Choosing Your First Cloud Application Initiative
Questions you should ask to help determine which cloud application path you should pursue.
Sometimes, analysts, consultants and other experts enjoy a good argument over semantics. They like to get into disagreements over nuances. If you asked them, they'd tell you these seemingly academic discussions are of great importance. But as you stand there, with squinty eyes and a furrowed brow, trying to puzzle out just what the point is, you begin to suspect that maybe, just maybe, it's not so important after all.
That's kind of how I feel about a recent argument that's broken out about cloud and SOA-and more specifically, about how the word "service" is applied in each context.
Recently, Gartner Research Vice President and fellow David Mitchell Smith warned that companies shouldn't assume that building a service-oriented architecture will prepare them for the cloud. The crux of the problem seems to be that "service" means one thing in terms of SOA and another when it's used to talk about the cloud.
OK, simple enough, right? And not particularly a revelation. One "service" is a sales term-"I'm selling you a service"-and one "service" is a more technical term -- "I'm going to deliver this cloud function as a service." (Joe McKendrick did a great job of explaining this distinction if you aren't following me.)
Of course, as SOA/cloud blogger David Linthicum points out, many of these cloud providers use an SOA built of services (the technical one) to actually fulfill these services (they kind they sell).
Linthicum really took Smith to task on this one, contending that SOA is a critical component of cloud services. He even issued a "virtual glove slap across the face" to Smith, adding a smiley face to soften the challenge.
I've read through all three columns three or four times now, trying to sort it out, and here's what I think:
It's not that Smith is dismissing SOA's role in the cloud. As I read the CIO article quoting Smith, he's actually saying SOA is an important part of preparing for the cloud.
What I see as the big take-away here is a warning that doing SOA won't necessarily mean you're ready for the cloud, just as-to use his analogy-throwing a football down the field won't necessarily result in a completion.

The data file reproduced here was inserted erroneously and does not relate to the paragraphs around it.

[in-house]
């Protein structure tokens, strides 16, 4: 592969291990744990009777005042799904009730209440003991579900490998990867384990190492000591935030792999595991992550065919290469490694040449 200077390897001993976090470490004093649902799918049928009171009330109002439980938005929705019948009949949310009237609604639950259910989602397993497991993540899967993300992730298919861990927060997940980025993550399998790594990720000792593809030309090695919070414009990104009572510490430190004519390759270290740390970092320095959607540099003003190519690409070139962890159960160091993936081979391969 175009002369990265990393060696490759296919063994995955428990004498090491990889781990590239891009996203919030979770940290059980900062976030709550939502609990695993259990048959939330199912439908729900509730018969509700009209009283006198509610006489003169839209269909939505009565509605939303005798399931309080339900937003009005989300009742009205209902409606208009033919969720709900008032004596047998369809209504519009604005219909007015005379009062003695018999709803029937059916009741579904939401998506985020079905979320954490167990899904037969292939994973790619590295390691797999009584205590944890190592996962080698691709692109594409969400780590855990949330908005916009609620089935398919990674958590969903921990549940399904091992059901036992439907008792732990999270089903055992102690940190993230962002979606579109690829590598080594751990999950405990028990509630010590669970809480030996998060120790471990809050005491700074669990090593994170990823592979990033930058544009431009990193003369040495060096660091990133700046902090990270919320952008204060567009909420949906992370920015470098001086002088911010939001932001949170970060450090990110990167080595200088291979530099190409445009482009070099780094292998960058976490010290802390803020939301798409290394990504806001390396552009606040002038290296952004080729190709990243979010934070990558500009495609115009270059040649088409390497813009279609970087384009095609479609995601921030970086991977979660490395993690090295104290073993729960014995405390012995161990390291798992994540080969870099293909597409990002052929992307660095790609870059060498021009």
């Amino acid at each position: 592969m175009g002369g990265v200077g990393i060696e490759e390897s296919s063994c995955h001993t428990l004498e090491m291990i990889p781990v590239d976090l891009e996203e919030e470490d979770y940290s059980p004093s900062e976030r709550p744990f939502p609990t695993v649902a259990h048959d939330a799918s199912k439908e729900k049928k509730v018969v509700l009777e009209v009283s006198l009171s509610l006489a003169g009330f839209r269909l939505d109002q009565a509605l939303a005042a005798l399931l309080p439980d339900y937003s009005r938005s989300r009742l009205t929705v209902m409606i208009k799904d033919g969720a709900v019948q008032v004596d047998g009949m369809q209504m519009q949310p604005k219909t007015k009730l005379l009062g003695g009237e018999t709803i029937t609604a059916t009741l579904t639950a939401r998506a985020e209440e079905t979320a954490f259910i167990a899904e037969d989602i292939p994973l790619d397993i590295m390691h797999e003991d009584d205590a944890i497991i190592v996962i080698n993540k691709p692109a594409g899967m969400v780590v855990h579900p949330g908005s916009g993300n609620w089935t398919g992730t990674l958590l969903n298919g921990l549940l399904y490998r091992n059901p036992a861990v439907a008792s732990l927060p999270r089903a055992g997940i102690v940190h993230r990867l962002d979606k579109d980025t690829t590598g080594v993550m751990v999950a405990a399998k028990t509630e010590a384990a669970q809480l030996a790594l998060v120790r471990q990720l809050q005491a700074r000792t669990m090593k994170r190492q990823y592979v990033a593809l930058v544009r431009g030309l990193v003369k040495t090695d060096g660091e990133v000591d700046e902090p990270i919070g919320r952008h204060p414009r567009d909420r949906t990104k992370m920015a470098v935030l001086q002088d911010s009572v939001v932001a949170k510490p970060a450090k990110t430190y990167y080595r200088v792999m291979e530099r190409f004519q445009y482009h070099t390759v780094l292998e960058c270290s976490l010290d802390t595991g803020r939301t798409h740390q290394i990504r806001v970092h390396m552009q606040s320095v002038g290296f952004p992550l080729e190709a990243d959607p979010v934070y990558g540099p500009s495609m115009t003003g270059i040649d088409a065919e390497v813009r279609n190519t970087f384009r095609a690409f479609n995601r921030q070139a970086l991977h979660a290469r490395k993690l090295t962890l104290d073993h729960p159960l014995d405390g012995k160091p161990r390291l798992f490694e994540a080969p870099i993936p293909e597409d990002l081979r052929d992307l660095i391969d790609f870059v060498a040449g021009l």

Right now, as Smith notes, organizations are investing is SOA because they're aiming for better IT management. Often, as I've shared previously, companies pursue SOA for better management of legacy systems.
But that's not the same as building SOA and knowing the whole time that you're aiming for the cloud. Oh, sure, if you follow the recommendations of experts about services, your services should be flexible enough to prepare you for the cloud. But let's face it-just because it should be that way, doesn't mean it will be. If you're building SOA so you better manage internal IT resources, that's no guarantee that those same services will be built in a way that automatically prepares you for the cloud.
And I say that because of Smith's football analogy:
In American football there is a saying that you throw the ball and at the other end you catch the ball-so it's important to be where you think the ball will land. It's an analogy to the issues around cloud and SOA. If you are planning around assumptions today and you want to plan for the future you want to know where the future will be which is no small feat.
In other words, if you aim for the halfback, don't expect the same exact play to also reach your wide receiver.
But then again, as Linthicum has warned time and time again, if you've developed a well-rounded team-which, in SOA, means focusing on architecture and the future, rather than today's short-term goals-you should be able to pass to both.